How do you feel about hotel breakfast prices? Leave your rant or rave in the comments section below.

Susan O’Keefe is an associate editor for National Geographic Traveler magazine.


  1. Anne
    August 1, 2011, 4:29 pm

    I agree with Susan- this is ridiculous. Hotels should offer food options. Although what I don’t like about hotels is the amount of packaging that goes into each individual item. I’d like to see a hotel serving a sustainable breakfast. Sustainable is more cost effective in the end. Just look at these baking supply prices. Cheaper, more sustainable, and better tasting!

  2. Sandra Sheridan
    Orlando, FL
    July 30, 2011, 5:04 pm

    By any hotel’s standard, hospitality should extend to the restaurant, including the greeting, service, presentation and pricing. Particularly, where children are concerned, it is a wise innkeeper who understands unhappy children equal unhappy parents/guests.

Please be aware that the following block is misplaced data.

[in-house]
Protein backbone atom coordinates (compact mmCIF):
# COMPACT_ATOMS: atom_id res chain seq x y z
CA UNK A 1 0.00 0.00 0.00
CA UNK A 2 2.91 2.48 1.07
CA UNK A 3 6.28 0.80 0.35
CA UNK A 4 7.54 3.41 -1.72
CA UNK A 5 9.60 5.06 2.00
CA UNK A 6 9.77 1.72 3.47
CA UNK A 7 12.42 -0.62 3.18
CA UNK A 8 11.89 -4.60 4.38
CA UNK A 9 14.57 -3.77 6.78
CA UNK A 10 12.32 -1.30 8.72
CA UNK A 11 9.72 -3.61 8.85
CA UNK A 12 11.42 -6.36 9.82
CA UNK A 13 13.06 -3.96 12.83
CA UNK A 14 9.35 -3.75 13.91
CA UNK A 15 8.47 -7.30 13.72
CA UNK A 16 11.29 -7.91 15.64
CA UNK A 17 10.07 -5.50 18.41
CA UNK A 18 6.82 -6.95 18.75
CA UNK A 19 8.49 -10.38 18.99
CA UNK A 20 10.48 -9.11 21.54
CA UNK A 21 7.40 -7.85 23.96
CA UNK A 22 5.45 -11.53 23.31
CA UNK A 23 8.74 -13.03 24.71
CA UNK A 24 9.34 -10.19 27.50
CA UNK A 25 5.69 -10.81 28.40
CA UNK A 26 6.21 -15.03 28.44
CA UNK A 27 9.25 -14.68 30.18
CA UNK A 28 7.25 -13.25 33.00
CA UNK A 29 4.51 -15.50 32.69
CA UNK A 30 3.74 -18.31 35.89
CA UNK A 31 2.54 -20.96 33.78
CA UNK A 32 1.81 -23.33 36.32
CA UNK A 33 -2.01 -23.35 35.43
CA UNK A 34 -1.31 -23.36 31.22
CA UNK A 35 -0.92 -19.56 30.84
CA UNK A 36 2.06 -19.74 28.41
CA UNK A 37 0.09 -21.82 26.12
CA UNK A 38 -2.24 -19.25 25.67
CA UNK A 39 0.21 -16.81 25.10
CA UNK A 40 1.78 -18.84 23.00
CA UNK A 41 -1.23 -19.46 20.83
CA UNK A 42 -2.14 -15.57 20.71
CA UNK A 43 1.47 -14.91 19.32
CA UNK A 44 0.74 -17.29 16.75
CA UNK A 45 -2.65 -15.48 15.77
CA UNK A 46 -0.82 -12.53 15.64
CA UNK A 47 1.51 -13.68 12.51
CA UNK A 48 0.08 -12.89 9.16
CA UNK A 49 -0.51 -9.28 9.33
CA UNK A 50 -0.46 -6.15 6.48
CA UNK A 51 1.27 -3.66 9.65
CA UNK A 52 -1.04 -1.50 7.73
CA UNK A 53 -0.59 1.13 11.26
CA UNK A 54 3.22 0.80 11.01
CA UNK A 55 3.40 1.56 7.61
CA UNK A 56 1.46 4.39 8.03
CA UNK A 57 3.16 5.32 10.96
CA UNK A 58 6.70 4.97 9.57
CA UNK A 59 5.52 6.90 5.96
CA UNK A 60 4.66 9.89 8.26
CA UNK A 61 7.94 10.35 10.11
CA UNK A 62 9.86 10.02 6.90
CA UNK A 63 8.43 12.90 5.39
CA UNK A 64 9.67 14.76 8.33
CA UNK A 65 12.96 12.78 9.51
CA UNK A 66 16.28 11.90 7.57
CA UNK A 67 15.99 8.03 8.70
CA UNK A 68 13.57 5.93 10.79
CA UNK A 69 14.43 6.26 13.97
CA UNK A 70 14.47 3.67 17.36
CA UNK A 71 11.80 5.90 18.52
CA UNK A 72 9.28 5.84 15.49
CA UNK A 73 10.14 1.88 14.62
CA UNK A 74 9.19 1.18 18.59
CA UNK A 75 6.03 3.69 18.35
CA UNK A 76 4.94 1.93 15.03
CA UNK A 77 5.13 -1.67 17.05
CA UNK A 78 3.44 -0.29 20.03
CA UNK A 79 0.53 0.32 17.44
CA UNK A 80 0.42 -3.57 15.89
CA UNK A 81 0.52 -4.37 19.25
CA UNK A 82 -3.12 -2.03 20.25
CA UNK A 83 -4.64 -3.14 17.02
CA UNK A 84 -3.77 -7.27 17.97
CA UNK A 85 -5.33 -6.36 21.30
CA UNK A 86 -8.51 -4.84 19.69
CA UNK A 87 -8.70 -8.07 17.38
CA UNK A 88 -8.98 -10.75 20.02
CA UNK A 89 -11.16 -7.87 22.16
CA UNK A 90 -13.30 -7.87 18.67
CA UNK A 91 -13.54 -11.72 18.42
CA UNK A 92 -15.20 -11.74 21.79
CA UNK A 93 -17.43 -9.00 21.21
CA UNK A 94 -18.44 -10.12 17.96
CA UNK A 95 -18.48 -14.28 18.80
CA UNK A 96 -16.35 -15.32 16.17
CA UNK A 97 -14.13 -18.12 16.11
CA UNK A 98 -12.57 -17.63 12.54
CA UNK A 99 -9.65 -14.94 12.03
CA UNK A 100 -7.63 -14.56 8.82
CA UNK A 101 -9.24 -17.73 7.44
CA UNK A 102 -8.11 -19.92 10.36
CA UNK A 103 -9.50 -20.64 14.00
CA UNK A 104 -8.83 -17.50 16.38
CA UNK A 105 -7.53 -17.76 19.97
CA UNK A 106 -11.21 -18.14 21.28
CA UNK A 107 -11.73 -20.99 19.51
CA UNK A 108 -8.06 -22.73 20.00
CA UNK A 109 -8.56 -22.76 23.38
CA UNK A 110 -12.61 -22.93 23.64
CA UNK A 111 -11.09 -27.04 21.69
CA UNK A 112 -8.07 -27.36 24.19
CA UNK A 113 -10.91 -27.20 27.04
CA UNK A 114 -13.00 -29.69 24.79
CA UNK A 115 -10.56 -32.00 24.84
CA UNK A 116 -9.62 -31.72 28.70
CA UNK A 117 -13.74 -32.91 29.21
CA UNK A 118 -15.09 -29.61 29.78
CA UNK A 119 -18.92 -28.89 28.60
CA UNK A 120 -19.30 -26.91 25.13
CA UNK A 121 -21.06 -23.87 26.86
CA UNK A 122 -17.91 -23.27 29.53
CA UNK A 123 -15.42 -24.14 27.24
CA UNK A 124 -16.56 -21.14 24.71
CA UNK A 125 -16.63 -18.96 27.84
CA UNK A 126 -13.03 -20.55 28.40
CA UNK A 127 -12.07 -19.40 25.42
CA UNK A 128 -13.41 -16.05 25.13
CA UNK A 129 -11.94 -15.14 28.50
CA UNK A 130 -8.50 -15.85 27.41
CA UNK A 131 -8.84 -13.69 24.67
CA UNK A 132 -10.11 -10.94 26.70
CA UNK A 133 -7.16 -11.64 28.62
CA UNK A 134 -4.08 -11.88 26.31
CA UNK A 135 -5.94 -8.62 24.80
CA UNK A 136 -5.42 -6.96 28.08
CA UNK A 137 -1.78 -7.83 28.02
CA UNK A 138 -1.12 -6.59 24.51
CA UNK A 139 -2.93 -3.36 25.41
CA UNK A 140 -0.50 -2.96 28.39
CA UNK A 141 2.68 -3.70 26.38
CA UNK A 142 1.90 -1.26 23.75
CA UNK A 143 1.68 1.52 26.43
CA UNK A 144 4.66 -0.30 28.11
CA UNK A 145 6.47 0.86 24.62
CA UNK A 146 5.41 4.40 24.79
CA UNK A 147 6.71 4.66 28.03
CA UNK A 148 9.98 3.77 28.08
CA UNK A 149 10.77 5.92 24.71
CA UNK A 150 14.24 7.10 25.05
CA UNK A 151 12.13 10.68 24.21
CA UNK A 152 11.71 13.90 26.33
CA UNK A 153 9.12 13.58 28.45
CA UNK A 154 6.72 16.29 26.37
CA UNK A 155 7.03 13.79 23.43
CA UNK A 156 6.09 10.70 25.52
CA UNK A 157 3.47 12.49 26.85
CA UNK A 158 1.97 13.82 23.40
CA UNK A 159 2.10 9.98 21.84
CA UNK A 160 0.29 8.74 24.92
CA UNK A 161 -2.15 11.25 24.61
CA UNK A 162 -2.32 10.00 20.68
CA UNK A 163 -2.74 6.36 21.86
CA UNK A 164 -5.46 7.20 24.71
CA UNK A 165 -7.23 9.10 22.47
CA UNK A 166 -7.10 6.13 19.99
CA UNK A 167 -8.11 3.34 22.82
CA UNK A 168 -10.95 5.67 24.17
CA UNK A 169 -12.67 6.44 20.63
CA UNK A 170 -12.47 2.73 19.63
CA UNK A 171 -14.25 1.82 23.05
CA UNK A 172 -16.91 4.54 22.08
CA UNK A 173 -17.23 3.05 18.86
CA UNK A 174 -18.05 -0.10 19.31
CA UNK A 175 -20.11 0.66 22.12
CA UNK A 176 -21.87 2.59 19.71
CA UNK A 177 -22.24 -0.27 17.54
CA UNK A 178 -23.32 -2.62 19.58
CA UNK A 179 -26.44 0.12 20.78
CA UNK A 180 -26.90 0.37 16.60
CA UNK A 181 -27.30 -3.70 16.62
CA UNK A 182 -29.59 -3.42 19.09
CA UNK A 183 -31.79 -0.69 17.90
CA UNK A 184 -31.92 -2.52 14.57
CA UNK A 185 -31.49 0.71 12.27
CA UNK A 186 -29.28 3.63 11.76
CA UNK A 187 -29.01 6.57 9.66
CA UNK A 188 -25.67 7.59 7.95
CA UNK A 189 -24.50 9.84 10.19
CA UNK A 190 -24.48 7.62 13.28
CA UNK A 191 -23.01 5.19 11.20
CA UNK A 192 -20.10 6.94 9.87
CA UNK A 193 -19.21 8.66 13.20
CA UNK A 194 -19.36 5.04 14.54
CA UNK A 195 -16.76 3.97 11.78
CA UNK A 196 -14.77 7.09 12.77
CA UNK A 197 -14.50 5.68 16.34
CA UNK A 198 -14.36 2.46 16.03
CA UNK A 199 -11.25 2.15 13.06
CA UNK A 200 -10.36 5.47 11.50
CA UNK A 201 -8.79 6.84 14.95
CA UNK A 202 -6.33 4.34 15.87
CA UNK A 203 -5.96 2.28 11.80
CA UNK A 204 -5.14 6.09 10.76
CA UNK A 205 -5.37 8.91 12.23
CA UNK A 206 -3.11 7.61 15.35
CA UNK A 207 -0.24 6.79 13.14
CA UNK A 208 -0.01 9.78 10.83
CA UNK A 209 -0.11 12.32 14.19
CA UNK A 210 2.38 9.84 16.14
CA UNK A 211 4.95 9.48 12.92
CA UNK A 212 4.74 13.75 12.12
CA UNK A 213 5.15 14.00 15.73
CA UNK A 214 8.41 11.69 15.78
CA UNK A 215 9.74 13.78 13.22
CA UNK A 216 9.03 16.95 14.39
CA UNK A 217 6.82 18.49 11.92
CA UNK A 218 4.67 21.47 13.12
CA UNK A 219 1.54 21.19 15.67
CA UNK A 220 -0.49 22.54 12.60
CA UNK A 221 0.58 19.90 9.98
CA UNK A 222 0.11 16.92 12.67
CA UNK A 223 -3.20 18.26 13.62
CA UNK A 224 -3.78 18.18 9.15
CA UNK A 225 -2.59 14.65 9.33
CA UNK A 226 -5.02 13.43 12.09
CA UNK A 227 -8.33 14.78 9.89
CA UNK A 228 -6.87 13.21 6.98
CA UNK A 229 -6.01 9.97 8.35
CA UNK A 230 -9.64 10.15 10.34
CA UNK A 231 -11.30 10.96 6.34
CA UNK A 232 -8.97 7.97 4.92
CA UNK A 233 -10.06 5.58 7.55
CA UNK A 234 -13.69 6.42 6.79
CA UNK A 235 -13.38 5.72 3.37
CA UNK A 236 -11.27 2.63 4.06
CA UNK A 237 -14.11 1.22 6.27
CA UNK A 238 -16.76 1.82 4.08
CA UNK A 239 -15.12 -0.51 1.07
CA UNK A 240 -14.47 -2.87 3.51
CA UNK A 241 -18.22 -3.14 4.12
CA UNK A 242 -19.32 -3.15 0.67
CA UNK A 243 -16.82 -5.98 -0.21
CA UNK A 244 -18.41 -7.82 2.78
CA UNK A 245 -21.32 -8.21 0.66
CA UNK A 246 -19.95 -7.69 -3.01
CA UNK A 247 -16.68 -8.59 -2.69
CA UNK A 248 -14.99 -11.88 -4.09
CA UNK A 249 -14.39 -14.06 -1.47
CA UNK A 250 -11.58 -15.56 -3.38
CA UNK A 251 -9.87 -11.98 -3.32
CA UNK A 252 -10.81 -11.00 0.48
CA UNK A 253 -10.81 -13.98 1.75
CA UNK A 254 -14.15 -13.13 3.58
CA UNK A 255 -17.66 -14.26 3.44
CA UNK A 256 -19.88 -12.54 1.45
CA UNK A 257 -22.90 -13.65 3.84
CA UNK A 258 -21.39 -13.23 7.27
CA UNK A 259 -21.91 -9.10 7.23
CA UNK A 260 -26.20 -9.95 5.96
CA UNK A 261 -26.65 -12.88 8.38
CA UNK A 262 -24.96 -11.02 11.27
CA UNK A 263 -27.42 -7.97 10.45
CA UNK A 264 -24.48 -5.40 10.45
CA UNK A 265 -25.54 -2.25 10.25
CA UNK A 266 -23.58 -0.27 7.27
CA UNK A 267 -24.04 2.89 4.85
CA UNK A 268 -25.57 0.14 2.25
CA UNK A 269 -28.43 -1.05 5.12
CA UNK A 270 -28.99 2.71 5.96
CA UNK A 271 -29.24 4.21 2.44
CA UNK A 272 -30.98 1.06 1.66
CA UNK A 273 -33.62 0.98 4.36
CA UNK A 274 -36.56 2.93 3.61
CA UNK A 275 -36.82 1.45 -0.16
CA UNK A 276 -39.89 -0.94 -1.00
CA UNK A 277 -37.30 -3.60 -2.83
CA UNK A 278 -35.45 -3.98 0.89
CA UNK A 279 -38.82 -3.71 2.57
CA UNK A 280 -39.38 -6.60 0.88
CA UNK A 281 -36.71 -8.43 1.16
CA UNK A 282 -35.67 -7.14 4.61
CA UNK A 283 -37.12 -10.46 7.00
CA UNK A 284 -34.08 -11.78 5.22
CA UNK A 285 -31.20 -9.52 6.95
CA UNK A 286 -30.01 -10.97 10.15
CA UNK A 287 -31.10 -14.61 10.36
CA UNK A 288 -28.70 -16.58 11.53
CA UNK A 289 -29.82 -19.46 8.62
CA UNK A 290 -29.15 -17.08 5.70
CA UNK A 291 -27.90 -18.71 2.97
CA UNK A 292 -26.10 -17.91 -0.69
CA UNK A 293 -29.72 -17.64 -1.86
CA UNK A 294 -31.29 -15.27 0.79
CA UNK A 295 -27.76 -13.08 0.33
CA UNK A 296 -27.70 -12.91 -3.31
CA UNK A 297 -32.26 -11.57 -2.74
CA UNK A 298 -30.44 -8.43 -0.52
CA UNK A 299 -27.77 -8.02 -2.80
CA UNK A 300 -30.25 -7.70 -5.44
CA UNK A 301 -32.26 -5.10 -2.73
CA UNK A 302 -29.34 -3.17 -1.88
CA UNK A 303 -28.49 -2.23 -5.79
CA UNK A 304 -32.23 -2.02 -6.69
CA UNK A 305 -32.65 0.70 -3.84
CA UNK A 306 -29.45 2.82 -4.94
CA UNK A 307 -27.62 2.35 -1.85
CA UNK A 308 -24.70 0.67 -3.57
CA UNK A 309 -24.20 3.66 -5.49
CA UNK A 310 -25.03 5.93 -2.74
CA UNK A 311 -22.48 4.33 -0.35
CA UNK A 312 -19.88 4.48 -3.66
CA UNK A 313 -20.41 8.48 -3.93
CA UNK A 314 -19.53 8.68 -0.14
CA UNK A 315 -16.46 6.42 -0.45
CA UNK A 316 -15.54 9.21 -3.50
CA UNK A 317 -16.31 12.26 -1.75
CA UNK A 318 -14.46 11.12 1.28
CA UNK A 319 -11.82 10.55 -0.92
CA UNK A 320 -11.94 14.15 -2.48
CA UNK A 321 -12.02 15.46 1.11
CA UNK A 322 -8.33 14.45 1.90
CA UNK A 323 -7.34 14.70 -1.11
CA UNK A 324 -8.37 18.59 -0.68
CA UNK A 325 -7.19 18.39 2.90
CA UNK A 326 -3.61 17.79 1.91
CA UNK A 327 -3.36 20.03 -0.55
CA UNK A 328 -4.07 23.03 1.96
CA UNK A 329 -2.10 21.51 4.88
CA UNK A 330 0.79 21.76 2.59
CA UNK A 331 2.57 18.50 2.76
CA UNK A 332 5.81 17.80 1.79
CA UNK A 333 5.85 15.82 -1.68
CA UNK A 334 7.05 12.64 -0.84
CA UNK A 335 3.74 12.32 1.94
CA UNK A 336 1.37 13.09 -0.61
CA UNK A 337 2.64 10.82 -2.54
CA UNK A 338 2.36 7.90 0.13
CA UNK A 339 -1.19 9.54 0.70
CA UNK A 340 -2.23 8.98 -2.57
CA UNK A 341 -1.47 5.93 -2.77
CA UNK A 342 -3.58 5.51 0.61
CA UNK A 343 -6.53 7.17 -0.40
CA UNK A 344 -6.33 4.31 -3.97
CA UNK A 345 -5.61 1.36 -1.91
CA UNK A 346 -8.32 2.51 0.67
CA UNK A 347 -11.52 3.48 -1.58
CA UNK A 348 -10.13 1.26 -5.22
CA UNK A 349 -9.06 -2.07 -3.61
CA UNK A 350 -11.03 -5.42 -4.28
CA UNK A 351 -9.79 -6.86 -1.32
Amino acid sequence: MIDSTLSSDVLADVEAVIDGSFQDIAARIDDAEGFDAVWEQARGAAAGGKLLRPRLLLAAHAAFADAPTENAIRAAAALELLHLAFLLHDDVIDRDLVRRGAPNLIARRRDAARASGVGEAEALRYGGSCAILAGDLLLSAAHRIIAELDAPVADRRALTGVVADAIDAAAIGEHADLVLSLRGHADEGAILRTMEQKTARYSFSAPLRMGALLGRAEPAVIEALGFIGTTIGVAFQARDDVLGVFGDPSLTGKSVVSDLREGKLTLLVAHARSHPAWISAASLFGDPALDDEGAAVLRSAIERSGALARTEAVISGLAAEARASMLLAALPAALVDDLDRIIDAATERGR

3. jennie (Rhode Island)
    July 30, 2011, 1:42 pm

    Nineteen dollars for a bowl of Cheerios can be the best investment ever made if it mollifies kids preferring pools over Pompeii. Your husband’s glare may morph to that look of love when your remedy for tranquility . . . a box of reprocessed corn . . . saves the day. Touring with young kids is as much of a relocation as it is a vacation. Satisfying the kids serves the greater good of the family (and marriage!).

  4. mary ivanovich
    July 30, 2011, 10:51 am